Even more importantly, Marge was involved in the spiritual formation of many, many women to the diaconate, priesthood, and episcopacy. At her last Diocesan Convention, she was elected first alternate for the Diocese of Newark beside her granddaughter, Caroline Christie, elected deputy at age 17. They had just spent two weeks together as roommates as part of an Anglican women’s delegation to the annual United Nations Commission on the Status of Women in New York.

She was a Giant of Justice. We who were privileged to stand on her shoulders will be forever and eternally grateful that she helped us reach for the stars and dare to bring glimpses of the Realm of God into the church.

Click here to read the tribute from the Diocese of Newark.

Click here to read the obituary at Episcopal News Service.

A New Call for Nathan Ritter ‘10


The Rev. Nathan Ritter, Class of 2010, has been named new Pastor and Priest-in-Charge at Calvary Episcopal Church, Flemington, NJ. He has previously served at Grace Church in Newark, St. Paul’s Westfield, and Saint Thomas Church in New York City.

Ritter, who was born in St. Louis, graduated from Truman State University with a B.A. in classical languages and a minor in religious studies. From there, he moved to New Haven, Connecticut, where he earned a master’s degree from the Yale Divinity School. While at Yale, he focused on the Old Testament and Semitic languages and studied Aramaic, (Syriac), Ethiopic, Hebrew, Akkadian, Ugaritic, Sumerian and Greek. During his time in New Haven, he also met his future wife, Jessica, and officially became an Episcopalian when he was confirmed at Christ Church.

From there, Ritter entered the graduate program in Assyriology at the University of Michigan to study the languages and cultures of ancient Iraq and Syria. In Ann Arbor, he was active at Canterbury House, the Episcopal Student Center at the University of Michigan. In Michigan, Ritter also went to St. Gregory’s Abbey, an Episcopal monastery in Three Rivers. While serving on a discernment committee for another student, he discerned a call to the priesthood.

The Ritters moved to Jersey City in 2007, where Jess was ordained in the Lutheran Church; she serves as pastor of St. Paul’s Evangelical Lutheran Church in Jersey City.

An Update from the TryTank

An Update from the TryTank

The joint venture between General and VTS, the TryTank*, is now off the ground. What a better time to present an update on some of the work. (*As a reminder, the TryTank is an experimental lab for church growth and innovation.)

By the Numbers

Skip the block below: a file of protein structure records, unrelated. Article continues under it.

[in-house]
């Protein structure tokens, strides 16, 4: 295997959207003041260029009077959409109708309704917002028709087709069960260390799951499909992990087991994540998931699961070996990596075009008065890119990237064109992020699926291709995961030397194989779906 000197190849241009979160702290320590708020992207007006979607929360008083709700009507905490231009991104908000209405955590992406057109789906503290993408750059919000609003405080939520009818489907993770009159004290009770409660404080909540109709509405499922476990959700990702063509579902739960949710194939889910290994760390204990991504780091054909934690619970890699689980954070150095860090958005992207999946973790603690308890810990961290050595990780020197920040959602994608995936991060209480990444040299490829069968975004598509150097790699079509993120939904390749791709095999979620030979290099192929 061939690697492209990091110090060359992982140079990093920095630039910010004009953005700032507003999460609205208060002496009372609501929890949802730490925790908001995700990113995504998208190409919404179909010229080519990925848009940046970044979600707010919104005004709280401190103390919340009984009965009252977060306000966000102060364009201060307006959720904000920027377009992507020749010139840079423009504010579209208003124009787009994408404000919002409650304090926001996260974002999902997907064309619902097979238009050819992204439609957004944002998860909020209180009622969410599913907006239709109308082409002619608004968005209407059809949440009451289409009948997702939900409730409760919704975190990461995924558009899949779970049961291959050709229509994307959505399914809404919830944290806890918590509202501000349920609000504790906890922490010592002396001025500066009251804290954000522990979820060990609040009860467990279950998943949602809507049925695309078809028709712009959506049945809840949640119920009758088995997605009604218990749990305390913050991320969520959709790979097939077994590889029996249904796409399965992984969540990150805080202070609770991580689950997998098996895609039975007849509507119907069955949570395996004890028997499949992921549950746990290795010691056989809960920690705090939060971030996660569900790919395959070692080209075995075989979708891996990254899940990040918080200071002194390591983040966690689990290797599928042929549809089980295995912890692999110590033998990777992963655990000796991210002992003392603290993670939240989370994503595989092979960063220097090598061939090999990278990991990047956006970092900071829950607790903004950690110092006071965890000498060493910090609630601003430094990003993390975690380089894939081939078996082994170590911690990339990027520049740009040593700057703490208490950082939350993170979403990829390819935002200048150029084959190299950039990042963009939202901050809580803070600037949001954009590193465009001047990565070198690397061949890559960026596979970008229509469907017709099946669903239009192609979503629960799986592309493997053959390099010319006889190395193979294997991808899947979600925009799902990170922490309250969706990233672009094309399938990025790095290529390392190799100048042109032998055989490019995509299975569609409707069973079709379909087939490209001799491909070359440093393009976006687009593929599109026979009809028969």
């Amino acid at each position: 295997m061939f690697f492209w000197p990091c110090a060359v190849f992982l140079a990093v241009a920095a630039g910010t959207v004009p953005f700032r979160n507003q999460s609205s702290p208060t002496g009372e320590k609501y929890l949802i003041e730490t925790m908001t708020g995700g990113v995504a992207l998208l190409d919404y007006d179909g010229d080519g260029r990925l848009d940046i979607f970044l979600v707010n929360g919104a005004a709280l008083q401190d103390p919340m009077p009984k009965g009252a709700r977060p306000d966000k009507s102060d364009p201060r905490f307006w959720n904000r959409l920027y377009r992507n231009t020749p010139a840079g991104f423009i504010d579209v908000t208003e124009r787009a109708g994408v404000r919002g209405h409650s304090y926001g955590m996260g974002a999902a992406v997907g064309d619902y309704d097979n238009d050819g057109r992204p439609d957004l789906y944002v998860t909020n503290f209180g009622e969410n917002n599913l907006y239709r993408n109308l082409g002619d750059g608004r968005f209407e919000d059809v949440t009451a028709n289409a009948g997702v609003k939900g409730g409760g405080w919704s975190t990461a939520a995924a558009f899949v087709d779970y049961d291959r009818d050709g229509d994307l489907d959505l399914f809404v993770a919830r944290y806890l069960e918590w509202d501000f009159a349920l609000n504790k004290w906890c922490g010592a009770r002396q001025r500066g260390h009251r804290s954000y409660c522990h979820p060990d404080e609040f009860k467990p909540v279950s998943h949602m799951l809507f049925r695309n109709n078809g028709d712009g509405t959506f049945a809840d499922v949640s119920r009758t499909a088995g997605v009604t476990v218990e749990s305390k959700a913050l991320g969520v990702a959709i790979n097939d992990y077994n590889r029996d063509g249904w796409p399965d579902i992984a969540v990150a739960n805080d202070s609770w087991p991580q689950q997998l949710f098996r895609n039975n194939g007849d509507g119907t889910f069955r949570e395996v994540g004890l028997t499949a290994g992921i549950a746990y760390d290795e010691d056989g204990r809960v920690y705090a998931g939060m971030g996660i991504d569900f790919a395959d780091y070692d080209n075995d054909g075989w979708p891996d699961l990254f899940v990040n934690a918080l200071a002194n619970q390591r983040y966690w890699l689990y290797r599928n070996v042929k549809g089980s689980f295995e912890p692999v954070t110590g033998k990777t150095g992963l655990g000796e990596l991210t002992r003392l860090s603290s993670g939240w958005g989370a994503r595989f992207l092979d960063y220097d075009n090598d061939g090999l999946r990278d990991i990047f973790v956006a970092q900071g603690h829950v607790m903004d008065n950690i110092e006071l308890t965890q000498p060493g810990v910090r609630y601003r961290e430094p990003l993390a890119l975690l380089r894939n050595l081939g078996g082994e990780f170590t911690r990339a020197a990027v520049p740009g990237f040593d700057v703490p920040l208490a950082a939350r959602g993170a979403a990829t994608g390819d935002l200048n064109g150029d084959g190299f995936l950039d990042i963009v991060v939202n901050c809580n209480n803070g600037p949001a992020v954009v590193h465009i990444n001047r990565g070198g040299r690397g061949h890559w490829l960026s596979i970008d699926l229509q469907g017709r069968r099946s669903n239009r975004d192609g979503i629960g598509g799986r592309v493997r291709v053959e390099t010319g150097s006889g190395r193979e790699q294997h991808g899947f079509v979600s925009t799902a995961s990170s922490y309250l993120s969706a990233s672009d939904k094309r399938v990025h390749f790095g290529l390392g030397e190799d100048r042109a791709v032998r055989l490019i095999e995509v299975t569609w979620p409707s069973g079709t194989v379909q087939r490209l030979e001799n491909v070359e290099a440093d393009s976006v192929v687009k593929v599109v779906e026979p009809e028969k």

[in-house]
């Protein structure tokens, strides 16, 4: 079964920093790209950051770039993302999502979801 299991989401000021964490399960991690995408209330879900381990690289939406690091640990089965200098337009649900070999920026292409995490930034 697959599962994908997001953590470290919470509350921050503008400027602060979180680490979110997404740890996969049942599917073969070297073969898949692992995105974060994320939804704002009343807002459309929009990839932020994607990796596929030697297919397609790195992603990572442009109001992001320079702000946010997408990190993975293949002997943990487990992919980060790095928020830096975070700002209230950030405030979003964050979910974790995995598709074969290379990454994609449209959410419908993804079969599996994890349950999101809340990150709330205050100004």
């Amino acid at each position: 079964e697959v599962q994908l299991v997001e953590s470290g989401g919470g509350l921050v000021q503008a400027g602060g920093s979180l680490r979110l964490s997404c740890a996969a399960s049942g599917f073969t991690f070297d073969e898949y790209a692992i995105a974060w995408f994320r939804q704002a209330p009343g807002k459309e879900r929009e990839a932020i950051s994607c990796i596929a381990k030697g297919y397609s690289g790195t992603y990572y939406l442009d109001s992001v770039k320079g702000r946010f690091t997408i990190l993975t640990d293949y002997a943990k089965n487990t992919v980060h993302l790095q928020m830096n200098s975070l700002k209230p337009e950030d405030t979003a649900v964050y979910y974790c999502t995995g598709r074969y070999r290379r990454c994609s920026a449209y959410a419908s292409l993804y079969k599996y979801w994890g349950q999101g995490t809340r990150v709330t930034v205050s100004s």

As of the end of the first quarter, the TryTank has 16 experiments in different stages: 4 are in active mode, meaning that they are operating and we are gathering data to gauge the success or failure of the individual experiment; the remaining 12 experiments are in the development phase to launch at different times. We anticipate that those experiments will go live in April (3 of them), May (5), June (1), September (2), and one in January of 2020. With all of the announced experiments, we anticipate working with some 180 congregations across the country. You can see the full list of experiments on our website (, and you can see where we are on any of them each week by subscribing to our newsletter on the same site. Every Monday you'll get an insider's view of our work.

Two FAQs

As the director of the TryTank, people will often ask me the same questions: how can my church participate in an experiment? and what is the hardest part of an experiment? Let's look at both.

Let's begin with the latter: what has been the hardest part. It has not been, as perhaps my nightmares told me, that we'd have active opposition to our ideas. On the contrary, people have been very welcoming of a new "R&D Department" for the church. True, our sphere of influence is small. Those who get our newsletter now are the "early adaptors." They probably have already been doing experiments on their own and are excited by our work.

What actually has been hard is finding experiment partners. Not every experiment is the right fit for every location. But even when some show interest, typically only those churches with multiple clergy members have been able to sign up to participate. Church diversity is essential in this work. We are committed to trying every experiment in at least two settings so that we can see the differences that the context have on the outcome. And we want the experiments to be relevant to small and more resourced churches.

This leads right into the "how can we participate question." That's easy, just do the contemporary equivalent of raising your hand, sign up. For each experiment, we always announce in the newsletter that we are looking for partners. When we are looking for many, we'll open up a simple online registration form. When we are looking for just a couple, all we ask is that the person hit "reply" and announce their interest. It's that simple.

How you can help